sense

[ sens ]
/ sɛns /
|||

noun

verb (used with object), sensed, sens·ing.

Idioms

Origin of sense

1350–1400; (noun) Middle English < Latin sēnsus sensation, feeling, understanding, equivalent to sent(īre) to feel + -tus suffix of v. action, with tt > s; (v.) derivative of the noun

SYNONYMS FOR sense

4 Sense, sensation refer to consciousness of stimulus or of a perception as pleasant or unpleasant. A sense is an awareness or recognition of something; the stimulus may be subjective and the entire process may be mental or intellectual: a sense of failure. A sensation is an impression derived from an objective (external) stimulus through any of the sense organs: a sensation of heat. It is also a general, indefinite physical or emotional feeling: a sensation of weariness.
5 awareness, apprehension.
7 rationality.
9 estimation, appreciation.
13 signification, import, denotation, connotation, interpretation. See meaning.
16 feeling, sentiment.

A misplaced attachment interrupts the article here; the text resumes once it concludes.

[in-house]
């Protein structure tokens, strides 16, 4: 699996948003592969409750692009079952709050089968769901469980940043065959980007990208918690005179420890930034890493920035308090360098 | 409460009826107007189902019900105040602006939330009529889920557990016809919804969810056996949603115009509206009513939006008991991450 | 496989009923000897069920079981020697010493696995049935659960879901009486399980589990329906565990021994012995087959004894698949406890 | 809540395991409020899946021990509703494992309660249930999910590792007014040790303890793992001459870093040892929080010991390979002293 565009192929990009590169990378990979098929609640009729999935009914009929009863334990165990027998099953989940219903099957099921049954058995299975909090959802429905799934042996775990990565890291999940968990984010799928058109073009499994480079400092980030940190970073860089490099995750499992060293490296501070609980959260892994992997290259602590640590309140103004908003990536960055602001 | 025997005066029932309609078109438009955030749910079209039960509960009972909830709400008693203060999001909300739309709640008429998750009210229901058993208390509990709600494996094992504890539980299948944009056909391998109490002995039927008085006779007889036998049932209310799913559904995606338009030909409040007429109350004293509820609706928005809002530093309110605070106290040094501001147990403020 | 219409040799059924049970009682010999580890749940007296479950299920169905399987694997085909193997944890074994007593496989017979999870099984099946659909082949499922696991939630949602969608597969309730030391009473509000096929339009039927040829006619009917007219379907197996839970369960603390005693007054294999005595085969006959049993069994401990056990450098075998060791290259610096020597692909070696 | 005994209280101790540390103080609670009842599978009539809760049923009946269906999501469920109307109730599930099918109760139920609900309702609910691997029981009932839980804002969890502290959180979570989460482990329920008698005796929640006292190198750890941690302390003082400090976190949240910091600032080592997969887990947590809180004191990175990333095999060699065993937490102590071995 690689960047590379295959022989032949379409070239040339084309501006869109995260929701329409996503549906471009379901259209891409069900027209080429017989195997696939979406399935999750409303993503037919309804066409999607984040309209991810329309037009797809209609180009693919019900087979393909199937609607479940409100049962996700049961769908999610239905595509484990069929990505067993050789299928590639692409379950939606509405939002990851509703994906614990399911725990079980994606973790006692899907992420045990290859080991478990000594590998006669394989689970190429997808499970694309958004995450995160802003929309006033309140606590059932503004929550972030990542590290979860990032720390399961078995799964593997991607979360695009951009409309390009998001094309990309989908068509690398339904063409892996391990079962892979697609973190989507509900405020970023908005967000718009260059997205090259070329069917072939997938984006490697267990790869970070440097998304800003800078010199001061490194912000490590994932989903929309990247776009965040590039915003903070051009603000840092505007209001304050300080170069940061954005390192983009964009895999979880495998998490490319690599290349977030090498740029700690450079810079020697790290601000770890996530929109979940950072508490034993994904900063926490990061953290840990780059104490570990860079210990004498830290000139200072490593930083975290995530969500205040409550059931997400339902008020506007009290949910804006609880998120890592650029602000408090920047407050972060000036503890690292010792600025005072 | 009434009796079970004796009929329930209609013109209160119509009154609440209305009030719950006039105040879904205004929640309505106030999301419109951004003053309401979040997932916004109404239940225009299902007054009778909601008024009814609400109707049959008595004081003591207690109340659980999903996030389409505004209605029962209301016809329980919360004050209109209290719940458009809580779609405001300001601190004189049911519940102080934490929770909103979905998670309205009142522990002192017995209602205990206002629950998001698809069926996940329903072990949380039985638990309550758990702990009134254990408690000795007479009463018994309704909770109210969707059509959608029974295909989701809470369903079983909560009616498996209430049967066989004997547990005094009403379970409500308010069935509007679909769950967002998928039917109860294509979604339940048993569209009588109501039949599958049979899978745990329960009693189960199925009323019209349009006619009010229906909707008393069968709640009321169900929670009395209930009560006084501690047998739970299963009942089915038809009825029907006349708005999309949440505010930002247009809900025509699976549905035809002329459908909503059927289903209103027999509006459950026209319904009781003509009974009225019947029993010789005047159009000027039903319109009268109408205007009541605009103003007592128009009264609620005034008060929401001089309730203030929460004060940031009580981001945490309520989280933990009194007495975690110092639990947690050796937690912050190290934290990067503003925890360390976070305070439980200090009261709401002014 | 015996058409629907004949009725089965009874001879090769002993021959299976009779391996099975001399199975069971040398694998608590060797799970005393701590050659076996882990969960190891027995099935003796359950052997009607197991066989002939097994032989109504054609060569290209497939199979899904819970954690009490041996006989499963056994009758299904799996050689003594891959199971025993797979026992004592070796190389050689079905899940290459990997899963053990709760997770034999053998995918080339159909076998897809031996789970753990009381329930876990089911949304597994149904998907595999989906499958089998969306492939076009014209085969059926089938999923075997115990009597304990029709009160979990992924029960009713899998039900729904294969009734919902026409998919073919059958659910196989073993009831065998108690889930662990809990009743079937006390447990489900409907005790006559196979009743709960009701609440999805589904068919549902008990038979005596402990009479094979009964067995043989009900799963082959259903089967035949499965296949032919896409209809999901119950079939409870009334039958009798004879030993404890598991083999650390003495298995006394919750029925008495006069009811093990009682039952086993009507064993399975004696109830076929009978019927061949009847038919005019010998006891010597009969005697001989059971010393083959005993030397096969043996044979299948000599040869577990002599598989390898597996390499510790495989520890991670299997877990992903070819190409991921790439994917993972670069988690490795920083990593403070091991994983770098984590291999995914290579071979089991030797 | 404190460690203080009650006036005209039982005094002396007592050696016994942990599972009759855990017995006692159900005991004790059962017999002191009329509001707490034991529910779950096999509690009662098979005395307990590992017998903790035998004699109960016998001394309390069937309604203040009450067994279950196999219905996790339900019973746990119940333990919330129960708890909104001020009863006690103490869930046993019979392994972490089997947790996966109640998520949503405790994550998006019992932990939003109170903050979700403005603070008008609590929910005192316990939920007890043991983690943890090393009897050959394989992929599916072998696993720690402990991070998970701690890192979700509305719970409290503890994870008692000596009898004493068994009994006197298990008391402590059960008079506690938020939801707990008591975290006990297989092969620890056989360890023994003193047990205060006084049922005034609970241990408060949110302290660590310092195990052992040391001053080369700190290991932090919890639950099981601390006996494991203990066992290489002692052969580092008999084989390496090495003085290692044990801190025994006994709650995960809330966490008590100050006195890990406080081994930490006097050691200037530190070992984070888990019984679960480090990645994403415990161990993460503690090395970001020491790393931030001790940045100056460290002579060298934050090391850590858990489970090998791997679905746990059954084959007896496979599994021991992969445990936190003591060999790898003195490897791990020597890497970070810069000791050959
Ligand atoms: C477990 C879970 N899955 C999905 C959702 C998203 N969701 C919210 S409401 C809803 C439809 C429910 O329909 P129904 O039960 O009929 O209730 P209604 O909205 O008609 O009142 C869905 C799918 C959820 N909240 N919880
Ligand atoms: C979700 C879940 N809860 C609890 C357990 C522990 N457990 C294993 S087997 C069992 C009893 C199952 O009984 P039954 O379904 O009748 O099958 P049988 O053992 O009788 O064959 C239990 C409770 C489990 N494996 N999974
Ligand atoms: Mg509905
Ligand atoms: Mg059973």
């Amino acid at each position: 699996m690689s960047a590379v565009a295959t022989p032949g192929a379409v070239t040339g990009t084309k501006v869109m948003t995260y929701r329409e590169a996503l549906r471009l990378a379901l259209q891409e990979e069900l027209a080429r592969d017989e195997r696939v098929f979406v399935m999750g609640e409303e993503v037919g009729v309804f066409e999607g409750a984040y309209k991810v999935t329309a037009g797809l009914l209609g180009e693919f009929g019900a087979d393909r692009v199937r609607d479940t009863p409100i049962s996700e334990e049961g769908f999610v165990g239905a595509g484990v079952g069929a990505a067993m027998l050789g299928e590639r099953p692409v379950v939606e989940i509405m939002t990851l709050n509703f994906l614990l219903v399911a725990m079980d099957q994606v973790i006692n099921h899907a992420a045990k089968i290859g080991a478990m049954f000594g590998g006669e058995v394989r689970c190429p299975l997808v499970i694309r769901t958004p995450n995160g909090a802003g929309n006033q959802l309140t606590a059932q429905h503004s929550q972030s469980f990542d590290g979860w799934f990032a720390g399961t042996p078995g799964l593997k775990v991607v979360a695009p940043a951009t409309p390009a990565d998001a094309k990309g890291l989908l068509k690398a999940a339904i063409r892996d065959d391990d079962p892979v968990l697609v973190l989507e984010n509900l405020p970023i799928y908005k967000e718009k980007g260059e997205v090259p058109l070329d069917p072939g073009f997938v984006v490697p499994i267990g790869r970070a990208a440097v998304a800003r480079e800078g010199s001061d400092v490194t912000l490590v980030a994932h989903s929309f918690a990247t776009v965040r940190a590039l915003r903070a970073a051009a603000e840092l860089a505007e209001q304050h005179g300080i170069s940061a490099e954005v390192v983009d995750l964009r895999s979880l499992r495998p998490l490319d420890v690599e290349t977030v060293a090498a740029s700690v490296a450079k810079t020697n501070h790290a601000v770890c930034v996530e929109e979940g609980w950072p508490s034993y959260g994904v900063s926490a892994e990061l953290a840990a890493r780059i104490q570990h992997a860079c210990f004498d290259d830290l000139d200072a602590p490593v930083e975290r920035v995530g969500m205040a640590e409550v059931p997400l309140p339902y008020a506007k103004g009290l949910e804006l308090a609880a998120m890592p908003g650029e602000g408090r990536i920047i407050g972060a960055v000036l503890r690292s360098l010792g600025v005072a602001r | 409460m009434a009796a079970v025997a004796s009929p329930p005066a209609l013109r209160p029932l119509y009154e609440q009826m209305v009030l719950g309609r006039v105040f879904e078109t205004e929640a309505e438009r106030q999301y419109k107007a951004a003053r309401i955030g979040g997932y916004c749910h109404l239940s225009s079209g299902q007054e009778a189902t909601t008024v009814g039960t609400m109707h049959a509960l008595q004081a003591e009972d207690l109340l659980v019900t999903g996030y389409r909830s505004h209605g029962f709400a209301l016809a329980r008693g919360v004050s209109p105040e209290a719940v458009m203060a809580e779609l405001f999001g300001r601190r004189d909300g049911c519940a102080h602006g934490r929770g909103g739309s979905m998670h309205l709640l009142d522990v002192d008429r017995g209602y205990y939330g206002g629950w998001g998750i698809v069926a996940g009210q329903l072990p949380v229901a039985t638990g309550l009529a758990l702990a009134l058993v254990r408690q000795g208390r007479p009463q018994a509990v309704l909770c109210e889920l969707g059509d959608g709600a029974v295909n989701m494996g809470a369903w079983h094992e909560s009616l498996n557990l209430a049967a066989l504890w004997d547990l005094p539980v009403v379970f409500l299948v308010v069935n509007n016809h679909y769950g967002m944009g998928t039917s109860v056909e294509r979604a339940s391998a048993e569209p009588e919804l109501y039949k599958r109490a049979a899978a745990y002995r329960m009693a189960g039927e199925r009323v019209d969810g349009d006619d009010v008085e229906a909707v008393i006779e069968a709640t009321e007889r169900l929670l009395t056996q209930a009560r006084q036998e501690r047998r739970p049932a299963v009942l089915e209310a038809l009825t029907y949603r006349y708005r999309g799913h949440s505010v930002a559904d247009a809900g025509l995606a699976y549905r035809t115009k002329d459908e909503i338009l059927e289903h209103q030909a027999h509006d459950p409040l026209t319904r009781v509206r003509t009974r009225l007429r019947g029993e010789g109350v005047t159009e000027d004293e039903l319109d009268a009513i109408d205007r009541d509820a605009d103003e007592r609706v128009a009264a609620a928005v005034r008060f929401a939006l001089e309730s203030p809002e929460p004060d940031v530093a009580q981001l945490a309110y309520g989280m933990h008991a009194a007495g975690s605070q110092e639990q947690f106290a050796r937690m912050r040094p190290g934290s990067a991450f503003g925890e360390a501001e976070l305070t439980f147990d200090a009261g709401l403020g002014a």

19 discern, appreciate, recognize.

Related forms

half-sensed, adjectiveun·sensed, adjectiveun·sens·ing, adjective

Can be confused

cents scents sense
Dictionary.com Unabridged Based on the Random House Unabridged Dictionary, © Random House, Inc. 2019

Examples from the Web for sense

British Dictionary definitions for sense

sense

/ (sɛns) /

noun


verb (tr)

Word Origin for sense

C14: from Latin sēnsus, from sentīre to feel
Collins English Dictionary - Complete & Unabridged 2012 Digital Edition © William Collins Sons & Co. Ltd. 1979, 1986 © HarperCollins Publishers 1998, 2000, 2003, 2005, 2006, 2007, 2009, 2012

Medicine definitions for sense

sense

[ sĕns ]

n.

Any of the faculties by which stimuli from outside or inside the body are received and felt, as the faculties of hearing, sight, smell, touch, taste, and equilibrium.
A perception or feeling that is produced by a stimulus; sensation, as of hunger.

v.

To become aware of; perceive.
The American Heritage® Stedman's Medical Dictionary Copyright © 2002, 2001, 1995 by Houghton Mifflin Company. Published by Houghton Mifflin Company.

Idioms and Phrases with sense

sense

see come to one's senses; horse sense; in a sense; lull into (a false sense of security); make sense; sixth sense; take leave of (one's senses); talk sense.


The American Heritage® Idioms Dictionary Copyright © 2002, 2001, 1995 by Houghton Mifflin Harcourt Publishing Company. Published by Houghton Mifflin Harcourt Publishing Company.